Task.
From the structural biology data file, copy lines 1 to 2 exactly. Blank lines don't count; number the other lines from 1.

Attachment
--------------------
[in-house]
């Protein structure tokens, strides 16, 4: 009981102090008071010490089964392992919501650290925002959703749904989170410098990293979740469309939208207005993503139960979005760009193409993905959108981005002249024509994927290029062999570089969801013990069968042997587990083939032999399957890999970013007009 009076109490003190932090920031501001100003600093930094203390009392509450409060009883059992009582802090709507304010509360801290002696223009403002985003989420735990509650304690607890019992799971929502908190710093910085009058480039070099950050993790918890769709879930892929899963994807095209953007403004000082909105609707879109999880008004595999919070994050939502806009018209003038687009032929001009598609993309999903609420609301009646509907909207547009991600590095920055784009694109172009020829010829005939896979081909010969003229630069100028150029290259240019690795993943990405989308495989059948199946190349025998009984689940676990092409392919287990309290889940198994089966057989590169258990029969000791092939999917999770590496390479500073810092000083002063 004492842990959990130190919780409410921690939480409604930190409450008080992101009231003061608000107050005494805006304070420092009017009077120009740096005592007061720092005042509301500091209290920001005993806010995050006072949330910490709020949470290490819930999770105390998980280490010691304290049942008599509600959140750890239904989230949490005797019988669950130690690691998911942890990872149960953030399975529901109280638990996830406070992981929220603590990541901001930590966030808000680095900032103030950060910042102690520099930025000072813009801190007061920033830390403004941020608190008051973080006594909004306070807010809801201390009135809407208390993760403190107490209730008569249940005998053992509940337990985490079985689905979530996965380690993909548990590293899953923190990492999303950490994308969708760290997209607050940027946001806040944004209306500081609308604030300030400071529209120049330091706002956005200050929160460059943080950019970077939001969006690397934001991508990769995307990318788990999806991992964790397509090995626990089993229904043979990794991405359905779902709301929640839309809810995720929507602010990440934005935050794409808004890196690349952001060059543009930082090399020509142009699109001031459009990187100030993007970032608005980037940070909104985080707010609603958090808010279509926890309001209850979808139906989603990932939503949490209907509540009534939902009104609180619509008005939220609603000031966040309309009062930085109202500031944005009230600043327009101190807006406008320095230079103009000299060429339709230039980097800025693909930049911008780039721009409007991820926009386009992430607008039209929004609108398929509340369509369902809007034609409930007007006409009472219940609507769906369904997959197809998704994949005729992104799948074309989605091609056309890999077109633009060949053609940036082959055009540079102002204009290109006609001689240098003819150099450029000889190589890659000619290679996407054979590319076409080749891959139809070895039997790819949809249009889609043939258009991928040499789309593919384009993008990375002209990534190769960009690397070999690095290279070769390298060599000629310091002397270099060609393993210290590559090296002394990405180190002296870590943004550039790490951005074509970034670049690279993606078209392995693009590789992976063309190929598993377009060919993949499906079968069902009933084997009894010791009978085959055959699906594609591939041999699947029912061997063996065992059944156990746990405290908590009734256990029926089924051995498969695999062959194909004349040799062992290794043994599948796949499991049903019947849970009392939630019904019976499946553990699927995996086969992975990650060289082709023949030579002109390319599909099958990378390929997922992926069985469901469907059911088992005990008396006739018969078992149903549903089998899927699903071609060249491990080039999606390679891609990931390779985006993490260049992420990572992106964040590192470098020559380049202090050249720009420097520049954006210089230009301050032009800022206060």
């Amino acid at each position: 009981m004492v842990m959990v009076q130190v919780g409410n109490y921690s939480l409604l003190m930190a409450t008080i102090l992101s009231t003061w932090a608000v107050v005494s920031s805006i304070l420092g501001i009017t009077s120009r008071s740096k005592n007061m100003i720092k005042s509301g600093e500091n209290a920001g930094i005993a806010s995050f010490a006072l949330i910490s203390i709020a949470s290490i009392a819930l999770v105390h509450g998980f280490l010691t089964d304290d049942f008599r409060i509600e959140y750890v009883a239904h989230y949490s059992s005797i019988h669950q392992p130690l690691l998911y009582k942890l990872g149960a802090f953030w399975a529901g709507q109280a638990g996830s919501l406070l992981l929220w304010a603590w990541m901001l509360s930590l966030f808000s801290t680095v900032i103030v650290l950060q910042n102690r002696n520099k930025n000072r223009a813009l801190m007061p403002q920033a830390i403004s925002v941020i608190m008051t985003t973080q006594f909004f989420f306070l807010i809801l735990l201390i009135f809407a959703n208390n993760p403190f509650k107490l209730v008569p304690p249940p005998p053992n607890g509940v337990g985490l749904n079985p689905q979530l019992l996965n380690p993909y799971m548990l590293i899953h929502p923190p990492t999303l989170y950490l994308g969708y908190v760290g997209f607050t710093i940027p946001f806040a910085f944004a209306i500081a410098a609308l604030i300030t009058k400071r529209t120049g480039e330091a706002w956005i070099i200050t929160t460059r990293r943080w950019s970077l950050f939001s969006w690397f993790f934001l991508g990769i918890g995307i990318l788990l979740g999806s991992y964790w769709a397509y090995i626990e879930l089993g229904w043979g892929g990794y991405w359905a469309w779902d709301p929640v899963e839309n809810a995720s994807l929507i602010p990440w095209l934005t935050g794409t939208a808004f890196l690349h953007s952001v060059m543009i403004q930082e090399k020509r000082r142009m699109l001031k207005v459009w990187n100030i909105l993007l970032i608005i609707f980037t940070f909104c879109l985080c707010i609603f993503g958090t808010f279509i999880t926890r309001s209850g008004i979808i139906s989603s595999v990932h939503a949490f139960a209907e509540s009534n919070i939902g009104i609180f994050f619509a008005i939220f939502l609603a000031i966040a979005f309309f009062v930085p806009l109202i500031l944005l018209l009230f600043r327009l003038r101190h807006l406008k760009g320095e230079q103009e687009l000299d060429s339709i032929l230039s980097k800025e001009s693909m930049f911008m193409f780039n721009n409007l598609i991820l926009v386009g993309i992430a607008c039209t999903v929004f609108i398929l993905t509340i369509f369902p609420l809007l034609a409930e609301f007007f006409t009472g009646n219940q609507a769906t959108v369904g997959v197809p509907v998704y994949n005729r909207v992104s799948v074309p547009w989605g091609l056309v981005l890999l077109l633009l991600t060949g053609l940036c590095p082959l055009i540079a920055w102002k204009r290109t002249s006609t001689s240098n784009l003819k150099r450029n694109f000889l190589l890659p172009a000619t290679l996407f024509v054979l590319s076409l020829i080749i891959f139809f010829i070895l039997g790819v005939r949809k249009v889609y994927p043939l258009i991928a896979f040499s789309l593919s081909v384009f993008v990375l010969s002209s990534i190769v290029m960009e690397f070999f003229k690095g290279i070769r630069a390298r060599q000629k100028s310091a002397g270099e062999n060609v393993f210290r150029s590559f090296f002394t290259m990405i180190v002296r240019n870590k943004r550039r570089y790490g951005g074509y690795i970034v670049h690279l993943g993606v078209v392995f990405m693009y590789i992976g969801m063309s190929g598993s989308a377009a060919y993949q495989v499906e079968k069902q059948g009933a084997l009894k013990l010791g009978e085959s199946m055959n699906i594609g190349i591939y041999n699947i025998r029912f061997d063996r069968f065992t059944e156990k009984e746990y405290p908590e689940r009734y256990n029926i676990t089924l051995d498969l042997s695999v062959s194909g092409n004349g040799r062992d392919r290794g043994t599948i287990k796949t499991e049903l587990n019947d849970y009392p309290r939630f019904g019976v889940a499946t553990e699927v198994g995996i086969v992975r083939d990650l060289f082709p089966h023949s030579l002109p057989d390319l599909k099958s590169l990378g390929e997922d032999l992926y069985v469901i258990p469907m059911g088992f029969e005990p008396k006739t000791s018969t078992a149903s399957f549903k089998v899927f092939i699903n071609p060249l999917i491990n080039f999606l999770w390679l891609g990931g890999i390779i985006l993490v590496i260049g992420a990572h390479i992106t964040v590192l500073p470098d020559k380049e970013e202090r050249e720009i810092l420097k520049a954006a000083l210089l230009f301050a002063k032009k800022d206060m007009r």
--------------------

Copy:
[in-house]
């Protein structure tokens, strides 16, 4: 009981102090008071010490089964392992919501650290925002959703749904989170410098990293979740469309939208207005993503139960979005760009193409993905959108981005002249024509994927290029062999570089969801013990069968042997587990083939032999399957890999970013007009 009076109490003190932090920031501001100003600093930094203390009392509450409060009883059992009582802090709507304010509360801290002696223009403002985003989420735990509650304690607890019992799971929502908190710093910085009058480039070099950050993790918890769709879930892929899963994807095209953007403004000082909105609707879109999880008004595999919070994050939502806009018209003038687009032929001009598609993309999903609420609301009646509907909207547009991600590095920055784009694109172009020829010829005939896979081909010969003229630069100028150029290259240019690795993943990405989308495989059948199946190349025998009984689940676990092409392919287990309290889940198994089966057989590169258990029969000791092939999917999770590496390479500073810092000083002063 004492842990959990130190919780409410921690939480409604930190409450008080992101009231003061608000107050005494805006304070420092009017009077120009740096005592007061720092005042509301500091209290920001005993806010995050006072949330910490709020949470290490819930999770105390998980280490010691304290049942008599509600959140750890239904989230949490005797019988669950130690690691998911942890990872149960953030399975529901109280638990996830406070992981929220603590990541901001930590966030808000680095900032103030950060910042102690520099930025000072813009801190007061920033830390403004941020608190008051973080006594909004306070807010809801201390009135809407208390993760403190107490209730008569249940005998053992509940337990985490079985689905979530996965380690993909548990590293899953923190990492999303950490994308969708760290997209607050940027946001806040944004209306500081609308604030300030400071529209120049330091706002956005200050929160460059943080950019970077939001969006690397934001991508990769995307990318788990999806991992964790397509090995626990089993229904043979990794991405359905779902709301929640839309809810995720929507602010990440934005935050794409808004890196690349952001060059543009930082090399020509142009699109001031459009990187100030993007970032608005980037940070909104985080707010609603958090808010279509926890309001209850979808139906989603990932939503949490209907509540009534939902009104609180619509008005939220609603000031966040309309009062930085109202500031944005009230600043327009101190807006406008320095230079103009000299060429339709230039980097800025693909930049911008780039721009409007991820926009386009992430607008039209929004609108398929509340369509369902809007034609409930007007006409009472219940609507769906369904997959197809998704994949005729992104799948074309989605091609056309890999077109633009060949053609940036082959055009540079102002204009290109006609001689240098003819150099450029000889190589890659000619290679996407054979590319076409080749891959139809070895039997790819949809249009889609043939258009991928040499789309593919384009993008990375002209990534190769960009690397070999690095290279070769390298060599000629310091002397270099060609393993210290590559090296002394990405180190002296870590943004550039790490951005074509970034670049690279993606078209392995693009590789992976063309190929598993377009060919993949499906079968069902009933084997009894010791009978085959055959699906594609591939041999699947029912061997063996065992059944156990746990405290908590009734256990029926089924051995498969695999062959194909004349040799062992290794043994599948796949499991049903019947849970009392939630019904019976499946553990699927995996086969992975990650060289082709023949030579002109390319599909099958990378390929997922992926069985469901469907059911088992005990008396006739018969078992149903549903089998899927699903071609060249491990080039999606390679891609990931390779985006993490260049992420990572992106964040590192470098020559380049202090050249720009420097520049954006210089230009301050032009800022206060």